Taxation and Civicness in South Sudan: Revenue Reforms for a More Inclusive Democracy
Author: Matthew Benson
This policy brief identifies how three different eras of tax practices continue to inform extractive governance outcomes in South Sudan. The first commenced during colonial occupation of the country from 1899-1956. The next emerged during waves of coercive rebel and Khartoum-led tax practices from 1956 to 2005, and the present era of fragmented taxation and governance outcomes emerged from 2005-onwards.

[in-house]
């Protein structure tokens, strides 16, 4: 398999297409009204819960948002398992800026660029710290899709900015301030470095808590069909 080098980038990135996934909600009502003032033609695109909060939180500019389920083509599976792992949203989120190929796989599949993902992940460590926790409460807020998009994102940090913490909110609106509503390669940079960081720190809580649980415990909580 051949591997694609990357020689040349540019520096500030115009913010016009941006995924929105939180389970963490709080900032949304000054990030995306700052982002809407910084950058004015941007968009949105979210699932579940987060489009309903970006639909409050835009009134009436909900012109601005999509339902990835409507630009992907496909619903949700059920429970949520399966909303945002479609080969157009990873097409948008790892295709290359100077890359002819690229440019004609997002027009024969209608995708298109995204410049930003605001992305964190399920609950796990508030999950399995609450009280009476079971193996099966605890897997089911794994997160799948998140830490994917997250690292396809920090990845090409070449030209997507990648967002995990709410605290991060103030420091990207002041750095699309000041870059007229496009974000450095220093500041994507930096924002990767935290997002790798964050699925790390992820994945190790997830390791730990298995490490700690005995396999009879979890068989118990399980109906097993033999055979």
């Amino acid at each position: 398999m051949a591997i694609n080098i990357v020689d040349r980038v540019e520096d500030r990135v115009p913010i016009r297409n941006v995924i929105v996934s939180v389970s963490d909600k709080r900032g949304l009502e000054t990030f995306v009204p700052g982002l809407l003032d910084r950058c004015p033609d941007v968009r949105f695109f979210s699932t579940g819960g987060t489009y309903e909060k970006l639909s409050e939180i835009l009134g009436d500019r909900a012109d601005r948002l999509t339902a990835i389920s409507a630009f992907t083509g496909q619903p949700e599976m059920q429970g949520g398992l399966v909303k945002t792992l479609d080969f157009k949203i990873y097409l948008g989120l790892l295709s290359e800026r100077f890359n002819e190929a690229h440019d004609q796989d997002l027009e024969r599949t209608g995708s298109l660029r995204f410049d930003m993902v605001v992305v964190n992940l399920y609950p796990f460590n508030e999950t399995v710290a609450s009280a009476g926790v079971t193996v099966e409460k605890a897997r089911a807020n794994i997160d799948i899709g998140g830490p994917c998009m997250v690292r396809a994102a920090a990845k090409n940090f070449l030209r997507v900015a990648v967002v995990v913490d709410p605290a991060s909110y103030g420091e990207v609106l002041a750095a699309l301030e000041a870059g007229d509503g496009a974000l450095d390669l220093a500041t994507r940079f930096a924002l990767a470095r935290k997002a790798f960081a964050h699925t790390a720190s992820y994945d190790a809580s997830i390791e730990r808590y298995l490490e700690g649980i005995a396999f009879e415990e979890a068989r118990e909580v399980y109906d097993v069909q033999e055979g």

The contemporary legacy of these tax regimes is that taxes do not meaningfully contribute to service delivery and instead contribute to the country’s extractive political marketplace. This policy brief advances innovative tax reforms that constrain the country’s political marketplace and enhance pockets of civicness and taxation.
This policy brief is discussed in a PeaceRep blog by the same author. Read the blog post